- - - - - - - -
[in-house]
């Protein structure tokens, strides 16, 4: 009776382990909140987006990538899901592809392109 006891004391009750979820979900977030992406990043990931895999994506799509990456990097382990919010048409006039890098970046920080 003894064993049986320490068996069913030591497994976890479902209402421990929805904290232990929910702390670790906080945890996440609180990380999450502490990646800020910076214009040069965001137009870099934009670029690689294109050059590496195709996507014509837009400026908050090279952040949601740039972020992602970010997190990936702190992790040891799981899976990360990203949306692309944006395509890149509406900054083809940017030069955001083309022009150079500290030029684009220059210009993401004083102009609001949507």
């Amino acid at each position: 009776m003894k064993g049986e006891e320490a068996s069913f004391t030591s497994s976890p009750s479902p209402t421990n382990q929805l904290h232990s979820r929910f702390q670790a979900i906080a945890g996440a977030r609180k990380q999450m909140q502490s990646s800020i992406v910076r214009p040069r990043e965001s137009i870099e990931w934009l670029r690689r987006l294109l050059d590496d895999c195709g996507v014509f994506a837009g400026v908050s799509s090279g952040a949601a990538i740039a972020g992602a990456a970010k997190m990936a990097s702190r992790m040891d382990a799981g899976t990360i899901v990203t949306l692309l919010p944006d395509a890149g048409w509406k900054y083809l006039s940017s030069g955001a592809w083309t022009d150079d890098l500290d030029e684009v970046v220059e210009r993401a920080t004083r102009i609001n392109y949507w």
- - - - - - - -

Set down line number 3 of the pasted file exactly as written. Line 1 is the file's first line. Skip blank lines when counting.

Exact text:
């Amino acid at each position: 009776m003894k064993g049986e006891e320490a068996s069913f004391t030591s497994s976890p009750s479902p209402t421990n382990q929805l904290h232990s979820r929910f702390q670790a979900i906080a945890g996440a977030r609180k990380q999450m909140q502490s990646s800020i992406v910076r214009p040069r990043e965001s137009i870099e990931w934009l670029r690689r987006l294109l050059d590496d895999c195709g996507v014509f994506a837009g400026v908050s799509s090279g952040a949601a990538i740039a972020g992602a990456a970010k997190m990936a990097s702190r992790m040891d382990a799981g899976t990360i899901v990203t949306l692309l919010p944006d395509a890149g048409w509406k900054y083809l006039s940017s030069g955001a592809w083309t022009d150079d890098l500290d030029e684009v970046v220059e210009r993401a920080t004083r102009i609001n392109y949507w």